Notes on "Do You Want To Know A Secret" (DYWTKAS.1)
KEY E Major
FORM Intro -> Verse -> Verse -> Bridge -> Verse -> Outro (fadeout)
GENERAL POINTS OF INTEREST
Style and Form
- The intro is slow, the verse long, and the bridge short. The form
is compact, the less popular single bridge model, and the overall
duration of the song brief, as well; a likely consequence of the large
amount of repetitious rhetoric built into the verse section.
- No exaggeration, the lyrics here, which are identical through all three
verses, may nose out even
"Love Me Do" for skimpiness, though the use
of different material in both the intro and the bridge makes up some of
- The song fairly overflows with a number of leitmotifs all built out of
chromatic scale fragments of 3 or 4 notes; the rising lead guitar riff
at the end of the intro, a descending portion of the verse melody (on
the "woah" that precedes the word "closer"), and in the recurrent little
descending chord stream that appears in the second half of almost all
the odd-numbered measures of the verse.
- Singing in the intro begins after the downbeat. In the verses, it
is introduced with a long guitar pickup before the beat, an effect
that is carried through the rest of the verse melody. For contrast,
the bridge attacks the sung material right ON the beat.
Melody and Harmony
- The tune contains mostly scale-wise movement punctuated by a dramatic
falsetto leap upward near the end of the verse before ending it off with
a descending chromatic scale fragment
- The song is quite securely in E Major in spite of a firm modulation to
the axis of A Major/f# minor during the bridge. Allusions to the parallel
minor key of e in both intro and verse provide a touch of pathos as well
as harmonic variety.
- The single most unusual chord in the song is the "flat II", found here in
both the intro and the verse; we've seen this one before in
"Things We Said Today"
and "You're Going To Lose That Girl".
- The song leaves a lasting impression of having been enwrapped in a haze of
gentle reverberation even though it was not literally nor entirely recorded
- George gets the first of his few chances to take the lead vocal in a LennonMcCartney
tune. The composers themselves show up vocally in the form of an
old-fashioned "doo-wop"-like backing starting in the second verse. One
rare outtake has them singing the backing vocal even in the first verse,
the latter being a clear violation of what would emerge as a Beatles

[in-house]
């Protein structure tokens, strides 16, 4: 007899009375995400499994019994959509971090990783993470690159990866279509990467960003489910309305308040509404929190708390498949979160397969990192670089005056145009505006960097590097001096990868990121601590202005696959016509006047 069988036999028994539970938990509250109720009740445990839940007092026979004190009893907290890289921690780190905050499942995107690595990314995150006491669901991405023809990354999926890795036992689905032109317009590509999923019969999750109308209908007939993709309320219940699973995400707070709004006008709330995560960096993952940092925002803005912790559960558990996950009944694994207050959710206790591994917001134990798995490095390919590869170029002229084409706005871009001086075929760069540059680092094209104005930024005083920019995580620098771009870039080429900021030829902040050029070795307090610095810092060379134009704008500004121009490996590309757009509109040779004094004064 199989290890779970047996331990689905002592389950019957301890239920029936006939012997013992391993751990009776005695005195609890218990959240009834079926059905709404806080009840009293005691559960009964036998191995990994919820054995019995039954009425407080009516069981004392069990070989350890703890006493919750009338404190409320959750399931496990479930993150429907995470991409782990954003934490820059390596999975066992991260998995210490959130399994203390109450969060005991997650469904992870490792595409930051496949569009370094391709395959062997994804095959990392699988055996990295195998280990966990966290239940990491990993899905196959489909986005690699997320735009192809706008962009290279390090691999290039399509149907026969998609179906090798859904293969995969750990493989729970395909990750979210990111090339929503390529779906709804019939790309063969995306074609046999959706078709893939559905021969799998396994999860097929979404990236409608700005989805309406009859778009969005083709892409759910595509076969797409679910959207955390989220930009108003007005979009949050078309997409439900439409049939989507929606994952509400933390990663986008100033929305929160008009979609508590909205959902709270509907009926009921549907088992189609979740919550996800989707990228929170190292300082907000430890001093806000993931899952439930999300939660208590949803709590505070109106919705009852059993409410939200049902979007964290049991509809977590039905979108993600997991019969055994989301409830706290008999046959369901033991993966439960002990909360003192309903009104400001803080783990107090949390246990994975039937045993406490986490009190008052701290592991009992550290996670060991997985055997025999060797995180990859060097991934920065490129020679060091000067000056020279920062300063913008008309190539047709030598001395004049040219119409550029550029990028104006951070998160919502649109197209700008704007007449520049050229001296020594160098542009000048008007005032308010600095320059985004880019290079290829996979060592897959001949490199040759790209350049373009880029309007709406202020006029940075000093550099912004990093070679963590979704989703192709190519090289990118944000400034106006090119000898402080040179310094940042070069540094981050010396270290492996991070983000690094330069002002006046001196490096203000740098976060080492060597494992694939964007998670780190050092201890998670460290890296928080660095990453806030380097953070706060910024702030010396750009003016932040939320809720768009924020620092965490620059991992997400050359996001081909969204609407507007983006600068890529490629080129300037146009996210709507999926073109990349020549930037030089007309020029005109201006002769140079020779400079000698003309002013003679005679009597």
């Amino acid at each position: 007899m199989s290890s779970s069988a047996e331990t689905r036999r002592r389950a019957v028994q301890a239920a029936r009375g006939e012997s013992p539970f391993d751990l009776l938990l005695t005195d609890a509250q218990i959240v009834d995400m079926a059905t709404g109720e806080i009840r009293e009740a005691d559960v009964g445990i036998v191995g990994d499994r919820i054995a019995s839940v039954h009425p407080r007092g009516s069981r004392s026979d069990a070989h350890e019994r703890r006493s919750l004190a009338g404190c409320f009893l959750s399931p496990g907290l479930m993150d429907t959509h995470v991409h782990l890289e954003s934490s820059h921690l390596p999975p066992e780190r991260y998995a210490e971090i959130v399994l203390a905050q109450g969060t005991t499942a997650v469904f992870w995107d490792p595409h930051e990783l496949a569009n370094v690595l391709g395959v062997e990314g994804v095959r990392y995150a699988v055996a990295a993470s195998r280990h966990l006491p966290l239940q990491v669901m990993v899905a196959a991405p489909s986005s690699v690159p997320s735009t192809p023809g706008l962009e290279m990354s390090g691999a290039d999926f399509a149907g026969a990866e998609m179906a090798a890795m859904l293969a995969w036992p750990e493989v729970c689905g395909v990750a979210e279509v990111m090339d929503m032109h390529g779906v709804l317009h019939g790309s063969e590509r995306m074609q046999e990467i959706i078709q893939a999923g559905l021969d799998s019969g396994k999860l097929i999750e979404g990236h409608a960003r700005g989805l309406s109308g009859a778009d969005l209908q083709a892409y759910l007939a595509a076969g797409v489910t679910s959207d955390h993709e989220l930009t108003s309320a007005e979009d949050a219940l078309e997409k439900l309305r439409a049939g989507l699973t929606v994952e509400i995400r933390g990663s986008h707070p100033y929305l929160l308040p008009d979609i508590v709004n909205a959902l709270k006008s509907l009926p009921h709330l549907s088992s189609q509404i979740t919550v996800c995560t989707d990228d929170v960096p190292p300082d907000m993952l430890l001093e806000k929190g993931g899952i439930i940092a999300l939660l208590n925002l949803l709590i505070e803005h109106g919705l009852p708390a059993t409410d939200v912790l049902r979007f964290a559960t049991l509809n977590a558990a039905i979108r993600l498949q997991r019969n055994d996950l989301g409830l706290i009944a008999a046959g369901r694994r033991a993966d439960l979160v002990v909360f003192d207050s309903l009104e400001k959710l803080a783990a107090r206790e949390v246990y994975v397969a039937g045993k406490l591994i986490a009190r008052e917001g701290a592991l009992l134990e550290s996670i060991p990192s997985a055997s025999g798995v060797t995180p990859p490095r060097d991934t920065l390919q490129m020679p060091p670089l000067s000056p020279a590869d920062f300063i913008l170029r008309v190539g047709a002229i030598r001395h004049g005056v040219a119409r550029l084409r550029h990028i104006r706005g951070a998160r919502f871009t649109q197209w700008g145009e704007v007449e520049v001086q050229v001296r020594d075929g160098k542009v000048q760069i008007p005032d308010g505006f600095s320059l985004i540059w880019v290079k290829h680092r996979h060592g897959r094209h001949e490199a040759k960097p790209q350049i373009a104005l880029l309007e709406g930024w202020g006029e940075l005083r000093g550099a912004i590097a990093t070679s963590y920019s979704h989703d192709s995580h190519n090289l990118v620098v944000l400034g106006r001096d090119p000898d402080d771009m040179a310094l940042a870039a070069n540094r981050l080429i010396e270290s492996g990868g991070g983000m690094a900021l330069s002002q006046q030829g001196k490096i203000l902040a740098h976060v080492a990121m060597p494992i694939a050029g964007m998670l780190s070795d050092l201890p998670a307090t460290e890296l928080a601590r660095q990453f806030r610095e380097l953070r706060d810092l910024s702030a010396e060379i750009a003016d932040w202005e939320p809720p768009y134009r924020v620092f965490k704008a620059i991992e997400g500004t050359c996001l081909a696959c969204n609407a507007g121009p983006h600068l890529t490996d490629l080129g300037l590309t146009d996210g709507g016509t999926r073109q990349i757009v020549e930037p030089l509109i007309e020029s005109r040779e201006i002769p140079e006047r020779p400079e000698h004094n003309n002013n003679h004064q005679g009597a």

layering trademark; which is why they probably dropped that for the
- Like the piano in-lays of
the overdubbed tapping of drum sticks
in the bridge is a musically small touch that is historically notable
because of the trend in recording/arranging practice it signals.
- The intro is not merely "adagio", but entirely "ad libitum"; my delineation
below of where the 4/4 measure boundaries are is purely a guess:
|e |a e |G |F B |
e: i iv i III flat II V
- The shift from e minor to E Major which occurs between intro and first
verse is exceedingly smooth because of the "parallel" relationship between
the two keys, but if you recall the first time you ever heard this song, it
still has the power to surprise.
- Though emotionally and compositionally simplistic on one level, that minorto
-Major transition still effectively conveys the angst-cum-epiphanisticjoy
"we" all go through in the unique moment of timidly expressing a
- This verse has an unusual length of 14 measures and is designed as a
couplet of two uneven phrases that share a common beginning:
------------- 2 x -------------
|E g# g |f# B7 |E g# g |f# F |
E: I ii V I ii flat II
----------------- 2 x -----------------
|E g# g |f# B7 |A |B |
I ii V IV V
|c# |f# B |
vi ii V
- The first phrase is six measures and would seem to run harmonically
in circles if it were not for its surprise ending in which we find yet
another application of the chromatic chord stream cliche. Note how
the F chord is unusually placed on top of the note C in the bass; as
though Paul were uncomfortable with a certain awkwardness about the
chord progression and trying to paper it over a bit.
- The second phrase is eight measures and though it too starts off running
in the same tight circle, its harmonic rhythm broadens out into a deceptive
cadence on vi before cycling back again to V.
- The melody of this verse is just as repetitious as the chord changes,
and the falsetto flip in the last measure finally and satisfyingly opens